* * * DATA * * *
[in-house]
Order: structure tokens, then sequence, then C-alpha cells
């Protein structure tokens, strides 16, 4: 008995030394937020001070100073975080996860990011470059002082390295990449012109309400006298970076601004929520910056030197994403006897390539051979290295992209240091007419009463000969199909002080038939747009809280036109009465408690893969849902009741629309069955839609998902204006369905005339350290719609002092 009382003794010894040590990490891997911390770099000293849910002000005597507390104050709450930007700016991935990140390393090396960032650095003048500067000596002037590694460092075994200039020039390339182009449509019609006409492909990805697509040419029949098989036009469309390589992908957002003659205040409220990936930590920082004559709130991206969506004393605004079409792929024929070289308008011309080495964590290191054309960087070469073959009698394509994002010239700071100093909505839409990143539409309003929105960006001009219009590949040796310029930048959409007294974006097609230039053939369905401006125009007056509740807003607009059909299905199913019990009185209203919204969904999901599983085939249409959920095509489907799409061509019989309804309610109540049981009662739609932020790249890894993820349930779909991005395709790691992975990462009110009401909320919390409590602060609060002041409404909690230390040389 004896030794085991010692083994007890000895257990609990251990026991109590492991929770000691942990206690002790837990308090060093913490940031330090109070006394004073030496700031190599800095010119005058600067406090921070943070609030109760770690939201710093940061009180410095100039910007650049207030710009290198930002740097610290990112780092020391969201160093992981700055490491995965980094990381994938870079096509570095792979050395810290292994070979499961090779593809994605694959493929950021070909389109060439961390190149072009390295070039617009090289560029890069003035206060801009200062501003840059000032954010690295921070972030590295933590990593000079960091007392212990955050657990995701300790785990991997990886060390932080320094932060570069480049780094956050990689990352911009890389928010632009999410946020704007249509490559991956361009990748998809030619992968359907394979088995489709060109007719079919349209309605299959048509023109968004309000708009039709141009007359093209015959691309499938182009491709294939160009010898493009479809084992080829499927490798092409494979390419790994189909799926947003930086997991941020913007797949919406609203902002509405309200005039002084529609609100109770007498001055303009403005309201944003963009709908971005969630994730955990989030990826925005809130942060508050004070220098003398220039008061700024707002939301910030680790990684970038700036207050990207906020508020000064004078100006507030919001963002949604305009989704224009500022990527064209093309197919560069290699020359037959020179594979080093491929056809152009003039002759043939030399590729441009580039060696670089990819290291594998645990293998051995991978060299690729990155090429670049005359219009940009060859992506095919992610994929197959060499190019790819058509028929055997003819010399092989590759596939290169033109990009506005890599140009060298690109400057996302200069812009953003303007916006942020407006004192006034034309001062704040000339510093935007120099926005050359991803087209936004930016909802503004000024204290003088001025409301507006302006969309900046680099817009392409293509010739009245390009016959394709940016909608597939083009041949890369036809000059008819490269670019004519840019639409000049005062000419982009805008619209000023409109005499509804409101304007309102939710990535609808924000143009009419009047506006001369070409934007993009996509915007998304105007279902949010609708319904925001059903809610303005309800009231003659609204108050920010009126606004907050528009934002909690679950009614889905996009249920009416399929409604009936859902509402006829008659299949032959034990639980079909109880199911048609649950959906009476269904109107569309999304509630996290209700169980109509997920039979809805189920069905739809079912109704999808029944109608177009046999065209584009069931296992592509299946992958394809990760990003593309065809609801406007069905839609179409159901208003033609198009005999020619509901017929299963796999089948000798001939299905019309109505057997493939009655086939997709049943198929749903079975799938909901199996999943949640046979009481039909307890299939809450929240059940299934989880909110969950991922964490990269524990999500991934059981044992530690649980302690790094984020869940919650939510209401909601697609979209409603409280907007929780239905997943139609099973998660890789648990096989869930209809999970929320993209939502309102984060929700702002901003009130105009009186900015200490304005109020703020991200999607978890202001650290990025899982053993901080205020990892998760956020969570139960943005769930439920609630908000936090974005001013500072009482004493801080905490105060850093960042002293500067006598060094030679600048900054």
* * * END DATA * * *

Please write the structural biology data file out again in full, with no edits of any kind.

[in-house]
Order: structure tokens, then sequence, then C-alpha cells
């Protein structure tokens, strides 16, 4: 008995030394937020001070100073975080996860990011470059002082390295990449012109309400006298970076601004929520910056030197994403006897390539051979290295992209240091007419009463000969199909002080038939747009809280036109009465408690893969849902009741629309069955839609998902204006369905005339350290719609002092 009382003794010894040590990490891997911390770099000293849910002000005597507390104050709450930007700016991935990140390393090396960032650095003048500067000596002037590694460092075994200039020039390339182009449509019609006409492909990805697509040419029949098989036009469309390589992908957002003659205040409220990936930590920082004559709130991206969506004393605004079409792929024929070289308008011309080495964590290191054309960087070469073959009698394509994002010239700071100093909505839409990143539409309003929105960006001009219009590949040796310029930048959409007294974006097609230039053939369905401006125009007056509740807003607009059909299905199913019990009185209203919204969904999901599983085939249409959920095509489907799409061509019989309804309610109540049981009662739609932020790249890894993820349930779909991005395709790691992975990462009110009401909320919390409590602060609060002041409404909690230390040389 004896030794085991010692083994007890000895257990609990251990026991109590492991929770000691942990206690002790837990308090060093913490940031330090109070006394004073030496700031190599800095010119005058600067406090921070943070609030109760770690939201710093940061009180410095100039910007650049207030710009290198930002740097610290990112780092020391969201160093992981700055490491995965980094990381994938870079096509570095792979050395810290292994070979499961090779593809994605694959493929950021070909389109060439961390190149072009390295070039617009090289560029890069003035206060801009200062501003840059000032954010690295921070972030590295933590990593000079960091007392212990955050657990995701300790785990991997990886060390932080320094932060570069480049780094956050990689990352911009890389928010632009999410946020704007249509490559991956361009990748998809030619992968359907394979088995489709060109007719079919349209309605299959048509023109968004309000708009039709141009007359093209015959691309499938182009491709294939160009010898493009479809084992080829499927490798092409494979390419790994189909799926947003930086997991941020913007797949919406609203902002509405309200005039002084529609609100109770007498001055303009403005309201944003963009709908971005969630994730955990989030990826925005809130942060508050004070220098003398220039008061700024707002939301910030680790990684970038700036207050990207906020508020000064004078100006507030919001963002949604305009989704224009500022990527064209093309197919560069290699020359037959020179594979080093491929056809152009003039002759043939030399590729441009580039060696670089990819290291594998645990293998051995991978060299690729990155090429670049005359219009940009060859992506095919992610994929197959060499190019790819058509028929055997003819010399092989590759596939290169033109990009506005890599140009060298690109400057996302200069812009953003303007916006942020407006004192006034034309001062704040000339510093935007120099926005050359991803087209936004930016909802503004000024204290003088001025409301507006302006969309900046680099817009392409293509010739009245390009016959394709940016909608597939083009041949890369036809000059008819490269670019004519840019639409000049005062000419982009805008619209000023409109005499509804409101304007309102939710990535609808924000143009009419009047506006001369070409934007993009996509915007998304105007279902949010609708319904925001059903809610303005309800009231003659609204108050920010009126606004907050528009934002909690679950009614889905996009249920009416399929409604009936859902509402006829008659299949032959034990639980079909109880199911048609649950959906009476269904109107569309999304509630996290209700169980109509997920039979809805189920069905739809079912109704999808029944109608177009046999065209584009069931296992592509299946992958394809990760990003593309065809609801406007069905839609179409159901208003033609198009005999020619509901017929299963796999089948000798001939299905019309109505057997493939009655086939997709049943198929749903079975799938909901199996999943949640046979009481039909307890299939809450929240059940299934989880909110969950991922964490990269524990999500991934059981044992530690649980302690790094984020869940919650939510209401909601697609979209409603409280907007929780239905997943139609099973998660890789648990096989869930209809999970929320993209939502309102984060929700702002901003009130105009009186900015200490304005109020703020991200999607978890202001650290990025899982053993901080205020990892998760956020969570139960943005769930439920609630908000936090974005001013500072009482004493801080905490105060850093960042002293500067006598060094030679600048900054």